I’ve written on this blog before about using WordPress to “blog your book”. Today, I’d like to focus on using WordPress as a book publishing platform. When you blog your book, you write blog articles with the intention of turning them into a book at some point — the book is a collection of blog articles. That’s not how most writers go about creating a book. They write the book behind closed doors and publish it when it’s done.
You might be thinking, why would I want to use WordPress unless I intend to let the world see my work in progress? WordPress is a powerful content management system, which makes it an ideal environment for managing the materials — text and media — that constitute a book. Additionally, the plugins I’m about to discuss turn WordPress from a web publishing platform into a tool that can produce beautiful ebooks and PDF books that can be sent to a printing company.
Using WordPress to manage book creation workflows isn’t just a benefit for writers; publishers can leverage WordPress’ excellent user management features with the book creation tools we’re about to discuss to create efficient workflows for building, designing, and creating books from multiple authors. Authors, editors, and publishers can interact within WordPress, and once the “manuscript” is complete, it can be exported to whichever format the publisher desires.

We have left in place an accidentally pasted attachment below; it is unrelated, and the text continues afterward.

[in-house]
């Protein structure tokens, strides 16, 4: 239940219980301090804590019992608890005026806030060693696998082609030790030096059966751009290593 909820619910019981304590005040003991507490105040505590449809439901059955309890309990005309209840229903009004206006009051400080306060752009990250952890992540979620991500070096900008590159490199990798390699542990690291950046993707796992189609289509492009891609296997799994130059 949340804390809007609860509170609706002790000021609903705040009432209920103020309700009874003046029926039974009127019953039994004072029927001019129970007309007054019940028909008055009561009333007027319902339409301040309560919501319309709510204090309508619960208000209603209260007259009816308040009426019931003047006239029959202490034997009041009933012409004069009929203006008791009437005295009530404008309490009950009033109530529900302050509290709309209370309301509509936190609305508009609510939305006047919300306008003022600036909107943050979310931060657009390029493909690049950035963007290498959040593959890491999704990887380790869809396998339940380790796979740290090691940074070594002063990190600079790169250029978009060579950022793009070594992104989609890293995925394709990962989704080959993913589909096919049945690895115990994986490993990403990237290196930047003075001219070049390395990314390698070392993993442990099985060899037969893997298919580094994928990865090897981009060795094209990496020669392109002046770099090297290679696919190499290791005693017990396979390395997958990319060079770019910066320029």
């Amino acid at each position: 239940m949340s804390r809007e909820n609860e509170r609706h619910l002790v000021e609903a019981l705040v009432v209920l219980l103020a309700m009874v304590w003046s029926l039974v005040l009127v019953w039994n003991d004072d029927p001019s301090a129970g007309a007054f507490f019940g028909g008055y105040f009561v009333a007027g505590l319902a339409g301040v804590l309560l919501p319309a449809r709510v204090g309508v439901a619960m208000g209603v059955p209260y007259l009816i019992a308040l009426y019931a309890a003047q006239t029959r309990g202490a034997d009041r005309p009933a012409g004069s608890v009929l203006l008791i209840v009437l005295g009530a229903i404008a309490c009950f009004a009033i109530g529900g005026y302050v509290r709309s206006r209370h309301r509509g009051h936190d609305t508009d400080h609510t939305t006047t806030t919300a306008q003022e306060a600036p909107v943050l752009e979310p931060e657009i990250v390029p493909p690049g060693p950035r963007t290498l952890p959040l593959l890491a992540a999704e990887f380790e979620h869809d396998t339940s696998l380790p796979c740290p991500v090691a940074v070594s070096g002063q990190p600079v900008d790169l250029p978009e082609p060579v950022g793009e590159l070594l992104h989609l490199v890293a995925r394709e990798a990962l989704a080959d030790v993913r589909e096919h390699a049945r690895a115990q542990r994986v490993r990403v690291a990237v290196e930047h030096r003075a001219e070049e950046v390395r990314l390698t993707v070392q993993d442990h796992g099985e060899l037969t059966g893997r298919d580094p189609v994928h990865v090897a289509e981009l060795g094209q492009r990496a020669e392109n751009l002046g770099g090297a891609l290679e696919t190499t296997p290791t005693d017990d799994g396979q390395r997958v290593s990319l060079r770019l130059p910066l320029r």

There are several plugin options that will turn a WordPress installation into a book publishing platform, but I’m going to limit myself to a couple of examples: both of which are free and open source.
PressBooks is both a plugin and a platform based on the plugin. The plugin is open source, which means any writer or publisher can install it on their WordPress installation.
PressBooks makes it relatively simple to build a book, enter the metadata associated with it, and export to a format of your choice, including mobi, epub, and PDF. It includes several excellent templates that can be used to output a professional quality ebook.
While PressBooks is a powerful tool, its creators would much rather you use their hosted platform than a self-hosted WordPress, and that’s clear from the level of support you’ll get for the free open source plugin.
Anthologize is an excellent alternative to PressBooks. Developed with support from a number of educational establishments, it’s not the best looking plugin I’ve ever seen, but it does provide all the tools a writer or publisher needs to build and export books from within WordPress.
I’m a fan of Anthologize, but I’ve relegated into second position below PressBooks because development seems to have languished, the most recent versions of WordPress are not supported. Although there’s a strong chance it will work on a modern WordPress site, I won’t advise people to build on a project that isn’t actively maintained.
If you want a way to combine the power of WordPress as a content management system with book creation and export tools, hopefully you’ll find what you need in one of the plugins we’ve discussed here.